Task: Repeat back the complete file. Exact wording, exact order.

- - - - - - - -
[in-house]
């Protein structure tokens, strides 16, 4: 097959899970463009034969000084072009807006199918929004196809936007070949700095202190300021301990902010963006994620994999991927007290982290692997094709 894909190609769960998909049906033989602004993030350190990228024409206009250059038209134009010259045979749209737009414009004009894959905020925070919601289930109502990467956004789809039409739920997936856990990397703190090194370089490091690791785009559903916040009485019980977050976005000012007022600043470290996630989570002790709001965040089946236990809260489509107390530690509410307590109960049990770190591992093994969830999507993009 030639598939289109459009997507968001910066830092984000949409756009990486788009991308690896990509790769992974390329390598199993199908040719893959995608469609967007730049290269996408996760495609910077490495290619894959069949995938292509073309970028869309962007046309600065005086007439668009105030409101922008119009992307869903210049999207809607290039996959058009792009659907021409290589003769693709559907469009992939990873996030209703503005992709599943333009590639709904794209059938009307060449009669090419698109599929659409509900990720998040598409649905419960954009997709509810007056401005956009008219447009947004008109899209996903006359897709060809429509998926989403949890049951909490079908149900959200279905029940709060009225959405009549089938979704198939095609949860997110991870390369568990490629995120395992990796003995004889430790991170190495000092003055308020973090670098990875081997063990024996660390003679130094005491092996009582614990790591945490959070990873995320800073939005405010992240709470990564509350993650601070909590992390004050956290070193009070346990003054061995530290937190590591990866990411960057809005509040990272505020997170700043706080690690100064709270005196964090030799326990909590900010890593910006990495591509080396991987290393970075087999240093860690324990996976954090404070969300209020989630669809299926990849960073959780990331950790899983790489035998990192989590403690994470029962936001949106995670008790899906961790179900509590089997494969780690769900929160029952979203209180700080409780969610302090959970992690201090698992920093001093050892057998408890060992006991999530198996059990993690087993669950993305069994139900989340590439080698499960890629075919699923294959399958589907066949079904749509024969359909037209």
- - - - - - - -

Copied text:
[in-house]
């Protein structure tokens, strides 16, 4: 097959899970463009034969000084072009807006199918929004196809936007070949700095202190300021301990902010963006994620994999991927007290982290692997094709 894909190609769960998909049906033989602004993030350190990228024409206009250059038209134009010259045979749209737009414009004009894959905020925070919601289930109502990467956004789809039409739920997936856990990397703190090194370089490091690791785009559903916040009485019980977050976005000012007022600043470290996630989570002790709001965040089946236990809260489509107390530690509410307590109960049990770190591992093994969830999507993009 030639598939289109459009997507968001910066830092984000949409756009990486788009991308690896990509790769992974390329390598199993199908040719893959995608469609967007730049290269996408996760495609910077490495290619894959069949995938292509073309970028869309962007046309600065005086007439668009105030409101922008119009992307869903210049999207809607290039996959058009792009659907021409290589003769693709559907469009992939990873996030209703503005992709599943333009590639709904794209059938009307060449009669090419698109599929659409509900990720998040598409649905419960954009997709509810007056401005956009008219447009947004008109899209996903006359897709060809429509998926989403949890049951909490079908149900959200279905029940709060009225959405009549089938979704198939095609949860997110991870390369568990490629995120395992990796003995004889430790991170190495000092003055308020973090670098990875081997063990024996660390003679130094005491092996009582614990790591945490959070990873995320800073939005405010992240709470990564509350993650601070909590992390004050956290070193009070346990003054061995530290937190590591990866990411960057809005509040990272505020997170700043706080690690100064709270005196964090030799326990909590900010890593910006990495591509080396991987290393970075087999240093860690324990996976954090404070969300209020989630669809299926990849960073959780990331950790899983790489035998990192989590403690994470029962936001949106995670008790899906961790179900509590089997494969780690769900929160029952979203209180700080409780969610302090959970992690201090698992920093001093050892057998408890060992006991999530198996059990993690087993669950993305069994139900989340590439080698499960890629075919699923294959399958589907066949079904749509024969359909037209």